Located in the C Concourse at Gate C2, the play area has a mini airport with a kid-sized plane, air traffic control tower, car rental counters, luggage conveyor belt and an airport screening area with (pretend) x-ray machine.
Other forms of transportation are represented as well: in addition to a car, a truck and a van, the play area has a mock MetroLink light rail train.
(Photos courtesy Lambert-St. Louis International Airport)
A collaboration between a local children’s museum (Junibacken) and the airport, the play area invites kids to ride on a field mouse, pick giant blueberries, slide down a giant mushroom and interact with a wide variety of characters and scenes from the books. There’s also a corner for watching movies, reading and playing games.
Don’t worry if you’re not familiar with Beskow’s stories. You can get an idea of her magic by just skimming the titles, which include Hat Cottage (1930), Children of the Forest (1910), Peter in Blueberry Land (1901), Olle’s Ski Trip (1907) and The Sun Egg (1932), or sitting down and reading one of her books, which will be stocked at the play area in a variety of languages.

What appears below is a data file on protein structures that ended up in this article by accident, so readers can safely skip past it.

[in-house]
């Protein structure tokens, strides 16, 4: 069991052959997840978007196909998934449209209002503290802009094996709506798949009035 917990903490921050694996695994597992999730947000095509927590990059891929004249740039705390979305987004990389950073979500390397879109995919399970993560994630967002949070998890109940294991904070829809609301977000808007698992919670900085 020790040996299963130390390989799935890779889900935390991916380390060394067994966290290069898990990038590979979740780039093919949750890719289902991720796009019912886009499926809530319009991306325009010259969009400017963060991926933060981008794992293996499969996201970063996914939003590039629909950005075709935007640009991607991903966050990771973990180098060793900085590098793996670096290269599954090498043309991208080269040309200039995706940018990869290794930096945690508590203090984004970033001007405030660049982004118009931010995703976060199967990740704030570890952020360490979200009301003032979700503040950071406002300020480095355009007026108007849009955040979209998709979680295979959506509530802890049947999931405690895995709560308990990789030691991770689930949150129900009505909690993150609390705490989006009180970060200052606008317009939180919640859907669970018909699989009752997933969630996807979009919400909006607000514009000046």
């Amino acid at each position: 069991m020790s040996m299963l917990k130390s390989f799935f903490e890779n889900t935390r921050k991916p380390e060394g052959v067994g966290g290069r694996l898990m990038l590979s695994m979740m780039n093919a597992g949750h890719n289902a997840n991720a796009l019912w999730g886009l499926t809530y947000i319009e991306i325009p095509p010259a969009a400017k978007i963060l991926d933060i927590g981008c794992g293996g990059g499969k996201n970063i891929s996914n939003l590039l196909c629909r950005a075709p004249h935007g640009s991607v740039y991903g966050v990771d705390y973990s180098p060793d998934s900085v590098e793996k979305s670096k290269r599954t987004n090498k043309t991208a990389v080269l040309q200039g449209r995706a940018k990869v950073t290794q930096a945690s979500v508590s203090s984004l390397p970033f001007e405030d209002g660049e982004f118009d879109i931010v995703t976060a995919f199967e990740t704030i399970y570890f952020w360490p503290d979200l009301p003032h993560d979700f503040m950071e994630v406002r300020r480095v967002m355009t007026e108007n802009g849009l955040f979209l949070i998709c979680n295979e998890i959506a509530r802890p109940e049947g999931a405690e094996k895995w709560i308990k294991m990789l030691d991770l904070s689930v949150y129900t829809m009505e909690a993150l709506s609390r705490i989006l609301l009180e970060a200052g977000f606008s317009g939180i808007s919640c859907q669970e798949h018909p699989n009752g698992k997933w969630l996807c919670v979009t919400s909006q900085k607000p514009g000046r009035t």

Here’s more on Elsa:
Elsa Beskow was a master at depicting Swedish nature, which comprises a key element in all her work. Her books are widely published in other languages, and she is considered the author who introduced Swedish children’s books to the rest of the world. Peter in Blueberry Land was the first book to be translated, into German in 1903, into Danish in 1912, and into English in 1931. Today Elsa Beskow’s books have been translated into 19 languages.